Subtraction is a post-processing technique to eliminate high-density structures, such as bone, from CT images. A subtraction dataset is obtained by subtracting a non-contrast acquisition (mask image) from a contrast-enhanced image. For this, accurate registration of the two datasets is essential. In contrast to DSA, subtraction CT is 3D based and therefore more challenging. In addition, the (minimal) time delay between the non-contrast and contrast acquisitions can introduce differences between scans due to patient motion or vascular pulsation. To overcome these challenges, a dedicated registration algorithm is applied. This deformable registration algorithm matches the position of bony structures and calcifications on the mask image to the contrast scan prior to subtraction. Accordingly, subtracted image data are obtained from which high-density structures have been removed and which can be used for evaluation in conjunction with the conventional contrast-enhanced images.
UHR cerebral subtraction CTA protocol
Patients with a treated intracranial aneurysm need a follow-up to evaluate the level of aneurysm occlusion, or possible recanalization . Both DSA and sCTA can be considered in the follow-up of a surgical clip or endovascular stent-treated cerebral aneurysm, whereas MRA is not reliable in these patients due to susceptibility artifacts. In our hospital, we routinely perform sCTA for this indication, and DSA is performed only in case the image quality of sCTA is suboptimal or when there is doubt about the aneurysm occlusion. Although MRA is the preferred imaging modality for the follow-up of endovascular coil-treated aneurysms, some patients cannot undergo an MRI examination due to unsafe implants (e.g., pacemaker) or because of claustrophobia. In these cases, sCTA can be considered as an alternative to DSA.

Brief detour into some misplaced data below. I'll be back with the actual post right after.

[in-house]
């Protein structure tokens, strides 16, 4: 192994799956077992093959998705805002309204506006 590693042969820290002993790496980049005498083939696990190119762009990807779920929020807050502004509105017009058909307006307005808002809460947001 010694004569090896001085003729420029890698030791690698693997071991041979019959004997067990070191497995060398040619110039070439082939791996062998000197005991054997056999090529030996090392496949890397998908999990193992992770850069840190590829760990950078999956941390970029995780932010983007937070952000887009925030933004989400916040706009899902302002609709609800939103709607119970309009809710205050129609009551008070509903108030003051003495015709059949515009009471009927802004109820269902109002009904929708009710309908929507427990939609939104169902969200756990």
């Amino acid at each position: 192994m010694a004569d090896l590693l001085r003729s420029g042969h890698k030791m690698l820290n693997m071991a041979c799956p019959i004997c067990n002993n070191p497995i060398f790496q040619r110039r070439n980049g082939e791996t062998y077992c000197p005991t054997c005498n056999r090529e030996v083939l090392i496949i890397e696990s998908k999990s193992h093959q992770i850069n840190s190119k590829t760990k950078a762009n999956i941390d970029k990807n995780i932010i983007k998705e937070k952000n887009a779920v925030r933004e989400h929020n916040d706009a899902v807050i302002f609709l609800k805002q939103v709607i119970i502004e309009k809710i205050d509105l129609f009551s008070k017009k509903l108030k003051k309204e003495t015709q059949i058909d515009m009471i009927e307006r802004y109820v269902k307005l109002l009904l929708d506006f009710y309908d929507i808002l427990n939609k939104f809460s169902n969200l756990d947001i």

UHR sCTA is feasible and provides superior image quality in comparison to standard resolution sCTA, at similar radiation dose. It enables non-invasive vascular imaging with fine detail, approaching the resolution as seen during invasive DSA. With the application of optimized image filtering and MAR, it can be applied in the follow-up of treated cerebral aneurysms. However, the added value of UHR sCTA still needs to be evaluated in future prospective cohort studies.
We thank Jeroen Tijhaar for proofreading of the manuscript and we thank Luuk Oostveen for providing technical assistance.
The authors state that this work has not received any funding.
The scientific guarantor of this publication is F.J.A. Meijer.
Statistics and biometry
No complex statistical methods were necessary for this paper.
FM and JS drafted the manuscript. HB, JV and WW participated in the clinical implementation of the UHRCT scanner and provided significant input for the manuscript. MP conceived the project and participated in its design and coordination. All authors read and approved the final manuscript.
Ethics approval and consent to participate
Institutional Review Board approval was not required because it does not concern a clinical study but a technical report.
Consent for publication
Written informed consent was not required for this study because it does not concern a clinical study.
The authors of this manuscript declare relationships with the following companies: M. Prokop received a grant from Canon Medical Systems Corporation (Otawara, Japan). J.D. Schuijf is a full-time research employee of Canon Medical Systems Europe. J. de Vries and H.D. Boogaarts are consultants for Stryker neurovascular. The other authors declare that they have no competing interests.
Springer Nature remains neutral with regard to jurisdictional claims in published maps and institutional affiliations.